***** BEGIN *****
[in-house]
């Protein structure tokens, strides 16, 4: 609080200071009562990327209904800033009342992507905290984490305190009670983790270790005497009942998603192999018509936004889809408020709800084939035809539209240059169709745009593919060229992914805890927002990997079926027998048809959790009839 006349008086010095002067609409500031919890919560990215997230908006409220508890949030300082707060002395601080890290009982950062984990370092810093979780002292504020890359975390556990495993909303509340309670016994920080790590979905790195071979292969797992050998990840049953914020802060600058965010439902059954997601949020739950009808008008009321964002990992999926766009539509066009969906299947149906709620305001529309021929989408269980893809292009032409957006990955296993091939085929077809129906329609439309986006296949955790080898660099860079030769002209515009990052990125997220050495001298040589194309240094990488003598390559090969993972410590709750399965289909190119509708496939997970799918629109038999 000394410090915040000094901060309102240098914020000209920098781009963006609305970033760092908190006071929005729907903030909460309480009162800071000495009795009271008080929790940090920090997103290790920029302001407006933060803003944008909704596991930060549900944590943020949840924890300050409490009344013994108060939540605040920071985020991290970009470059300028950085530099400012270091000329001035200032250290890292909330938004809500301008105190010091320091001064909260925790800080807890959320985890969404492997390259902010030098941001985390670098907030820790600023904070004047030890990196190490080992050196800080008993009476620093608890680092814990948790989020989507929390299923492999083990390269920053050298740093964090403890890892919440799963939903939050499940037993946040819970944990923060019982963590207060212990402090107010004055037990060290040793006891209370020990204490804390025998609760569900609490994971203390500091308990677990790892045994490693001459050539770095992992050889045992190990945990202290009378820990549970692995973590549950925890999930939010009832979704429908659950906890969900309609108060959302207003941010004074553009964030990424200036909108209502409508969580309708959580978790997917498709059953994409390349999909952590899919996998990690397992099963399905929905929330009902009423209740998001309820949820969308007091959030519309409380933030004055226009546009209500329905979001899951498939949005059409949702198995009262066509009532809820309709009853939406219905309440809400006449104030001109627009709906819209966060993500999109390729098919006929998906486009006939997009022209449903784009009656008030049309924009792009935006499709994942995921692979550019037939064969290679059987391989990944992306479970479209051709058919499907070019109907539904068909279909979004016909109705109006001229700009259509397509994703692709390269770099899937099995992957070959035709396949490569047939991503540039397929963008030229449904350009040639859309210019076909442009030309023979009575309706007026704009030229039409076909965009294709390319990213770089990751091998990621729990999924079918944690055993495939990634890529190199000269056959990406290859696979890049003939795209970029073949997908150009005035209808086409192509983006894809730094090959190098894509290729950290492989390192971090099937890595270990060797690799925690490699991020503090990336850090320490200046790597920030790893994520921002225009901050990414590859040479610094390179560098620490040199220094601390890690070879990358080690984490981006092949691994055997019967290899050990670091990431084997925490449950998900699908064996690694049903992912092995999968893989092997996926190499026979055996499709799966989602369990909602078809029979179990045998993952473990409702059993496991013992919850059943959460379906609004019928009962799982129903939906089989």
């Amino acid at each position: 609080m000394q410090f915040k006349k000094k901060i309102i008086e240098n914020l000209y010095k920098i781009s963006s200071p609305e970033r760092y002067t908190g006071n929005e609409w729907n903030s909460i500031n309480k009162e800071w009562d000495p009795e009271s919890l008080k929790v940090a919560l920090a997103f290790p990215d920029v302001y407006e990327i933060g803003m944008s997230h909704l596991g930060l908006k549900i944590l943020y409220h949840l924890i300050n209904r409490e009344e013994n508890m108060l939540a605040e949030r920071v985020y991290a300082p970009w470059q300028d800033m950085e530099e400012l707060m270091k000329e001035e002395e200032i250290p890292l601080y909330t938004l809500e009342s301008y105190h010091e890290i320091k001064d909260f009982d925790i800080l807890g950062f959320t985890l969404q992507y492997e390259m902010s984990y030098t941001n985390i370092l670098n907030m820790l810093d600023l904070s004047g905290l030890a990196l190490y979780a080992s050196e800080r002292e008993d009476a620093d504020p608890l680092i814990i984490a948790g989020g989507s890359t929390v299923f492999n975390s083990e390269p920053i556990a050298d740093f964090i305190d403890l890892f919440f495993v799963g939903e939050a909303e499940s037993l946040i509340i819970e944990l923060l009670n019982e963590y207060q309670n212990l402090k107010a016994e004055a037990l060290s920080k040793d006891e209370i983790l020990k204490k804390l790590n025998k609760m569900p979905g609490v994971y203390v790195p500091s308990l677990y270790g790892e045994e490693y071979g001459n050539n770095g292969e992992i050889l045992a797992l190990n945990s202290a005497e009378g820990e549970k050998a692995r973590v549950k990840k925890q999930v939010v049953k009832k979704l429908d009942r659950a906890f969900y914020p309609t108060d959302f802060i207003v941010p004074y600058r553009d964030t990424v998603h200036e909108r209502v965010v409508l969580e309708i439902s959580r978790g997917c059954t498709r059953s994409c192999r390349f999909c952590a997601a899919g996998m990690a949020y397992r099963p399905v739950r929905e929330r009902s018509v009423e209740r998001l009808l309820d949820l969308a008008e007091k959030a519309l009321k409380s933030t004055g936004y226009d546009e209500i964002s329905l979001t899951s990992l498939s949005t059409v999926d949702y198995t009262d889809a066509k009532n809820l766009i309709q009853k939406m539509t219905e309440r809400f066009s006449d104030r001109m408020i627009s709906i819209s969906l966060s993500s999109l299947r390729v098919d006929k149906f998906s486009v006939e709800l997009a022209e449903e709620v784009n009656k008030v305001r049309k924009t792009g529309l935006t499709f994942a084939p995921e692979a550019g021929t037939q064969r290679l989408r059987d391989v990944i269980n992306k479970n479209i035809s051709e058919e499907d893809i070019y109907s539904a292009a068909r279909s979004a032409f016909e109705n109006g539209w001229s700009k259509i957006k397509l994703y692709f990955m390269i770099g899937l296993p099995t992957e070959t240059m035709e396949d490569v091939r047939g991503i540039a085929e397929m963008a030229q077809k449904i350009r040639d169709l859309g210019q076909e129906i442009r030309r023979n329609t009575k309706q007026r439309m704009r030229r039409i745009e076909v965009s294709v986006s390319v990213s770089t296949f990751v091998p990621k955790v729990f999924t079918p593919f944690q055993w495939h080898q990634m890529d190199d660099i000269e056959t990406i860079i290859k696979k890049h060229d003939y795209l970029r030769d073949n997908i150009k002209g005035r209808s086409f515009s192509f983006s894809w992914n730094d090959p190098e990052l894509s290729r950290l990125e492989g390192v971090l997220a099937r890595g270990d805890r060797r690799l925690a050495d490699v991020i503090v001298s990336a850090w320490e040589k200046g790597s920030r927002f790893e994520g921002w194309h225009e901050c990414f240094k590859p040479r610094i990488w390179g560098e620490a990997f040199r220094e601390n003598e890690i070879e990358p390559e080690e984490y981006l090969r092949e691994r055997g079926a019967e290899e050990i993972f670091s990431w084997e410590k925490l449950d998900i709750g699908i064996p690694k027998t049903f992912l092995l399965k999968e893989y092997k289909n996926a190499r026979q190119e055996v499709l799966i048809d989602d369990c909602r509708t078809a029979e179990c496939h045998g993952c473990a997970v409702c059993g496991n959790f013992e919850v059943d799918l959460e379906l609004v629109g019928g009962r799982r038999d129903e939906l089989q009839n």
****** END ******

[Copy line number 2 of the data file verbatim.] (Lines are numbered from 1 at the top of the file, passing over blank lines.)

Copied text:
């Protein structure tokens, strides 16, 4: 609080200071009562990327209904800033009342992507905290984490305190009670983790270790005497009942998603192999018509936004889809408020709800084939035809539209240059169709745009593919060229992914805890927002990997079926027998048809959790009839 006349008086010095002067609409500031919890919560990215997230908006409220508890949030300082707060002395601080890290009982950062984990370092810093979780002292504020890359975390556990495993909303509340309670016994920080790590979905790195071979292969797992050998990840049953914020802060600058965010439902059954997601949020739950009808008008009321964002990992999926766009539509066009969906299947149906709620305001529309021929989408269980893809292009032409957006990955296993091939085929077809129906329609439309986006296949955790080898660099860079030769002209515009990052990125997220050495001298040589194309240094990488003598390559090969993972410590709750399965289909190119509708496939997970799918629109038999 000394410090915040000094901060309102240098914020000209920098781009963006609305970033760092908190006071929005729907903030909460309480009162800071000495009795009271008080929790940090920090997103290790920029302001407006933060803003944008909704596991930060549900944590943020949840924890300050409490009344013994108060939540605040920071985020991290970009470059300028950085530099400012270091000329001035200032250290890292909330938004809500301008105190010091320091001064909260925790800080807890959320985890969404492997390259902010030098941001985390670098907030820790600023904070004047030890990196190490080992050196800080008993009476620093608890680092814990948790989020989507929390299923492999083990390269920053050298740093964090403890890892919440799963939903939050499940037993946040819970944990923060019982963590207060212990402090107010004055037990060290040793006891209370020990204490804390025998609760569900609490994971203390500091308990677990790892045994490693001459050539770095992992050889045992190990945990202290009378820990549970692995973590549950925890999930939010009832979704429908659950906890969900309609108060959302207003941010004074553009964030990424200036909108209502409508969580309708959580978790997917498709059953994409390349999909952590899919996998990690397992099963399905929905929330009902009423209740998001309820949820969308007091959030519309409380933030004055226009546009209500329905979001899951498939949005059409949702198995009262066509009532809820309709009853939406219905309440809400006449104030001109627009709906819209966060993500999109390729098919006929998906486009006939997009022209449903784009009656008030049309924009792009935006499709994942995921692979550019037939064969290679059987391989990944992306479970479209051709058919499907070019109907539904068909279909979004016909109705109006001229700009259509397509994703692709390269770099899937099995992957070959035709396949490569047939991503540039397929963008030229449904350009040639859309210019076909442009030309023979009575309706007026704009030229039409076909965009294709390319990213770089990751091998990621729990999924079918944690055993495939990634890529190199000269056959990406290859696979890049003939795209970029073949997908150009005035209808086409192509983006894809730094090959190098894509290729950290492989390192971090099937890595270990060797690799925690490699991020503090990336850090320490200046790597920030790893994520921002225009901050990414590859040479610094390179560098620490040199220094601390890690070879990358080690984490981006092949691994055997019967290899050990670091990431084997925490449950998900699908064996690694049903992912092995999968893989092997996926190499026979055996499709799966989602369990909602078809029979179990045998993952473990409702059993496991013992919850059943959460379906609004019928009962799982129903939906089989």